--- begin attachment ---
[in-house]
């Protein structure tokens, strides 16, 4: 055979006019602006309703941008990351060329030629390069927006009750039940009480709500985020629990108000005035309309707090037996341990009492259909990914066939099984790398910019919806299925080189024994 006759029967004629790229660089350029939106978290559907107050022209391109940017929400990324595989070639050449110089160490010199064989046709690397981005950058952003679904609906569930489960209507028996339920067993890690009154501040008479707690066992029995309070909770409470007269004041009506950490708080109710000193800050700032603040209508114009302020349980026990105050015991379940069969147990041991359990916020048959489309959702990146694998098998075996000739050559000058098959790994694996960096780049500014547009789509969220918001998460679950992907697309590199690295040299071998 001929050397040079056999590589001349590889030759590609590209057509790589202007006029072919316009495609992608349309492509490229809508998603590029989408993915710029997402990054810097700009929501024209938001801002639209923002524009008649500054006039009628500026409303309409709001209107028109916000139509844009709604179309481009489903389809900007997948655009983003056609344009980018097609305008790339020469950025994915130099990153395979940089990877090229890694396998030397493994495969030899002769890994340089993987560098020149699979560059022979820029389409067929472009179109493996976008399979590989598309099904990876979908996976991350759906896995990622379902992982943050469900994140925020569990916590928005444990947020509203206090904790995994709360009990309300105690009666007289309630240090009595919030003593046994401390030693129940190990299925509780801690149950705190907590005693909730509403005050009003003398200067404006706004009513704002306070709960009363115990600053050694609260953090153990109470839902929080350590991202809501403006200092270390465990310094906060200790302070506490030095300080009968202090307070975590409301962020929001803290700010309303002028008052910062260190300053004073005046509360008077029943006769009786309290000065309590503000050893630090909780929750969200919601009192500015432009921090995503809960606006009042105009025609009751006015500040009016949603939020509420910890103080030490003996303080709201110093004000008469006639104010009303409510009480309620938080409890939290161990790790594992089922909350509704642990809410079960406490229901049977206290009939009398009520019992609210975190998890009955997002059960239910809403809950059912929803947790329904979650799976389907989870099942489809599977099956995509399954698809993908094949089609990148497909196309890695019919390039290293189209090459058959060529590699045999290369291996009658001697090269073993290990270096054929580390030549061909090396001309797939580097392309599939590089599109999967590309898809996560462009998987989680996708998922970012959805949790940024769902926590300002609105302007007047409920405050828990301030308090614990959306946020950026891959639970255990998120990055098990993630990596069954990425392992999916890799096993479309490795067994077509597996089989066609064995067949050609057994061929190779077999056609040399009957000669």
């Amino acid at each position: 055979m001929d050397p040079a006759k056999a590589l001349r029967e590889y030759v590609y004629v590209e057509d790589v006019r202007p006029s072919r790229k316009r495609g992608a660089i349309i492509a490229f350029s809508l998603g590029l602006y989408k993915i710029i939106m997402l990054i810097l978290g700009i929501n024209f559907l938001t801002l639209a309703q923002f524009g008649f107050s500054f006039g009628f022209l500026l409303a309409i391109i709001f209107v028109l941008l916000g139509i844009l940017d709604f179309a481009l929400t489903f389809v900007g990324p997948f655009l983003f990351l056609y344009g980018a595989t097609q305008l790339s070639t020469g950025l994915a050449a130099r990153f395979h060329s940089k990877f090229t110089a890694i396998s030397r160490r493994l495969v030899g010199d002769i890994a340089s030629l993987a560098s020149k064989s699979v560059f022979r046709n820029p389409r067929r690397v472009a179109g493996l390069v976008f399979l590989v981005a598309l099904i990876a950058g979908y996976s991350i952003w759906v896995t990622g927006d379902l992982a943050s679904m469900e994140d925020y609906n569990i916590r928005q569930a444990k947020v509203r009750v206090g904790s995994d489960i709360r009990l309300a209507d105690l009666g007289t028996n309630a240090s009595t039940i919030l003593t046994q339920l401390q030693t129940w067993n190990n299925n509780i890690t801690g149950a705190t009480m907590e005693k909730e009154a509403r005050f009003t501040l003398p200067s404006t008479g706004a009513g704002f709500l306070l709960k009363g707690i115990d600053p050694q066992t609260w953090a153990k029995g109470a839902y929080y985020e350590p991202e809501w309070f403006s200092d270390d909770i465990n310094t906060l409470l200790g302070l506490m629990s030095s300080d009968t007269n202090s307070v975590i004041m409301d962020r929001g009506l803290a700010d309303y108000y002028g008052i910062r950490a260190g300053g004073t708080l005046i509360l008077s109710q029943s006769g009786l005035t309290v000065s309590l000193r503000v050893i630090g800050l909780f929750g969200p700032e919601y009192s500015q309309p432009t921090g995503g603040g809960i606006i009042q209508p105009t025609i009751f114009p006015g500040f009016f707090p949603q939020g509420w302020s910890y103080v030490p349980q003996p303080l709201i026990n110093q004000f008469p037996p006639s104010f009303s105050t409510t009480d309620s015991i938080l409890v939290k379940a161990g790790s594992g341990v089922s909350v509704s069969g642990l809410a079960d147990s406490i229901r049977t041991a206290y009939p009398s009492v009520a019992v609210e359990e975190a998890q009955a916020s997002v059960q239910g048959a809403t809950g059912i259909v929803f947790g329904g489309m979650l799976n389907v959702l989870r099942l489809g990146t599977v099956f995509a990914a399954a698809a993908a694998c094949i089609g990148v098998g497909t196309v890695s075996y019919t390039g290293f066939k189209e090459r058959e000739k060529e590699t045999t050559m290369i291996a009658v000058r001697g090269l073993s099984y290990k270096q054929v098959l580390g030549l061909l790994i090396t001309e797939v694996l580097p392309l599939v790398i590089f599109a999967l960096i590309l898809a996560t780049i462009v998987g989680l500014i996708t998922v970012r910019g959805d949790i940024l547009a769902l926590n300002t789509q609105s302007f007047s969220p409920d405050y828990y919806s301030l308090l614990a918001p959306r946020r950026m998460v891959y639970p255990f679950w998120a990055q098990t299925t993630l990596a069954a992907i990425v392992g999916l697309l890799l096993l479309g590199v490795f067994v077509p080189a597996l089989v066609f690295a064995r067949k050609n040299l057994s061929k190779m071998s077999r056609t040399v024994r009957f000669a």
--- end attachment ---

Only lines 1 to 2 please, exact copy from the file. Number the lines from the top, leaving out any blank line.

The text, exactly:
[in-house]
């Protein structure tokens, strides 16, 4: 055979006019602006309703941008990351060329030629390069927006009750039940009480709500985020629990108000005035309309707090037996341990009492259909990914066939099984790398910019919806299925080189024994 006759029967004629790229660089350029939106978290559907107050022209391109940017929400990324595989070639050449110089160490010199064989046709690397981005950058952003679904609906569930489960209507028996339920067993890690009154501040008479707690066992029995309070909770409470007269004041009506950490708080109710000193800050700032603040209508114009302020349980026990105050015991379940069969147990041991359990916020048959489309959702990146694998098998075996000739050559000058098959790994694996960096780049500014547009789509969220918001998460679950992907697309590199690295040299071998 001929050397040079056999590589001349590889030759590609590209057509790589202007006029072919316009495609992608349309492509490229809508998603590029989408993915710029997402990054810097700009929501024209938001801002639209923002524009008649500054006039009628500026409303309409709001209107028109916000139509844009709604179309481009489903389809900007997948655009983003056609344009980018097609305008790339020469950025994915130099990153395979940089990877090229890694396998030397493994495969030899002769890994340089993987560098020149699979560059022979820029389409067929472009179109493996976008399979590989598309099904990876979908996976991350759906896995990622379902992982943050469900994140925020569990916590928005444990947020509203206090904790995994709360009990309300105690009666007289309630240090009595919030003593046994401390030693129940190990299925509780801690149950705190907590005693909730509403005050009003003398200067404006706004009513704002306070709960009363115990600053050694609260953090153990109470839902929080350590991202809501403006200092270390465990310094906060200790302070506490030095300080009968202090307070975590409301962020929001803290700010309303002028008052910062260190300053004073005046509360008077029943006769009786309290000065309590503000050893630090909780929750969200919601009192500015432009921090995503809960606006009042105009025609009751006015500040009016949603939020509420910890103080030490003996303080709201110093004000008469006639104010009303409510009480309620938080409890939290161990790790594992089922909350509704642990809410079960406490229901049977206290009939009398009520019992609210975190998890009955997002059960239910809403809950059912929803947790329904979650799976389907989870099942489809599977099956995509399954698809993908094949089609990148497909196309890695019919390039290293189209090459058959060529590699045999290369291996009658001697090269073993290990270096054929580390030549061909090396001309797939580097392309599939590089599109999967590309898809996560462009998987989680996708998922970012959805949790940024769902926590300002609105302007007047409920405050828990301030308090614990959306946020950026891959639970255990998120990055098990993630990596069954990425392992999916890799096993479309490795067994077509597996089989066609064995067949050609057994061929190779077999056609040399009957000669």